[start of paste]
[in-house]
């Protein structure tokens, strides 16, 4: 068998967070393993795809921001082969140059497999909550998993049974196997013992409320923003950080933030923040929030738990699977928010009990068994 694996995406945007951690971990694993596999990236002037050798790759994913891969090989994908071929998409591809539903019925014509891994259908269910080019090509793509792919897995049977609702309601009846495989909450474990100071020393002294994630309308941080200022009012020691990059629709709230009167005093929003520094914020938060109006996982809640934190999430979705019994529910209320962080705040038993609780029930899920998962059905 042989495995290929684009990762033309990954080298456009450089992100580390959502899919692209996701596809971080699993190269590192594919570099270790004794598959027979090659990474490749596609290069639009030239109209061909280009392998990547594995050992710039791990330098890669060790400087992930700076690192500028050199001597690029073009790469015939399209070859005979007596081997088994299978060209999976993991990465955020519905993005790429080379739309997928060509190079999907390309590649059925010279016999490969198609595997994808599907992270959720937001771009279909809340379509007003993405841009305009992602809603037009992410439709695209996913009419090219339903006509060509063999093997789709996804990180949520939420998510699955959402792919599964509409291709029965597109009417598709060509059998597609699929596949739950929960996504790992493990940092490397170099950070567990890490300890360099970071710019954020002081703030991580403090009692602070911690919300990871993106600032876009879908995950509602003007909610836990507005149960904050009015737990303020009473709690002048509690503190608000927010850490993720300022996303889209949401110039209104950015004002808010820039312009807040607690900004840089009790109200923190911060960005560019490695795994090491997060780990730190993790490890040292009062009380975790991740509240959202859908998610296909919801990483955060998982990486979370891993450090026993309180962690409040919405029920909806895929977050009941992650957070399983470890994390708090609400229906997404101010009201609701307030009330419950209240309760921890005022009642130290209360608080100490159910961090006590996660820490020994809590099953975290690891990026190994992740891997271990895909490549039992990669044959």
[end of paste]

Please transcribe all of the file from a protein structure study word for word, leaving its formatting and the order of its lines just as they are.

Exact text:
[in-house]
């Protein structure tokens, strides 16, 4: 068998967070393993795809921001082969140059497999909550998993049974196997013992409320923003950080933030923040929030738990699977928010009990068994 694996995406945007951690971990694993596999990236002037050798790759994913891969090989994908071929998409591809539903019925014509891994259908269910080019090509793509792919897995049977609702309601009846495989909450474990100071020393002294994630309308941080200022009012020691990059629709709230009167005093929003520094914020938060109006996982809640934190999430979705019994529910209320962080705040038993609780029930899920998962059905 042989495995290929684009990762033309990954080298456009450089992100580390959502899919692209996701596809971080699993190269590192594919570099270790004794598959027979090659990474490749596609290069639009030239109209061909280009392998990547594995050992710039791990330098890669060790400087992930700076690192500028050199001597690029073009790469015939399209070859005979007596081997088994299978060209999976993991990465955020519905993005790429080379739309997928060509190079999907390309590649059925010279016999490969198609595997994808599907992270959720937001771009279909809340379509007003993405841009305009992602809603037009992410439709695209996913009419090219339903006509060509063999093997789709996804990180949520939420998510699955959402792919599964509409291709029965597109009417598709060509059998597609699929596949739950929960996504790992493990940092490397170099950070567990890490300890360099970071710019954020002081703030991580403090009692602070911690919300990871993106600032876009879908995950509602003007909610836990507005149960904050009015737990303020009473709690002048509690503190608000927010850490993720300022996303889209949401110039209104950015004002808010820039312009807040607690900004840089009790109200923190911060960005560019490695795994090491997060780990730190993790490890040292009062009380975790991740509240959202859908998610296909919801990483955060998982990486979370891993450090026993309180962690409040919405029920909806895929977050009941992650957070399983470890994390708090609400229906997404101010009201609701307030009330419950209240309760921890005022009642130290209360608080100490159910961090006590996660820490020994809590099953975290690891990026190994992740891997271990895909490549039992990669044959």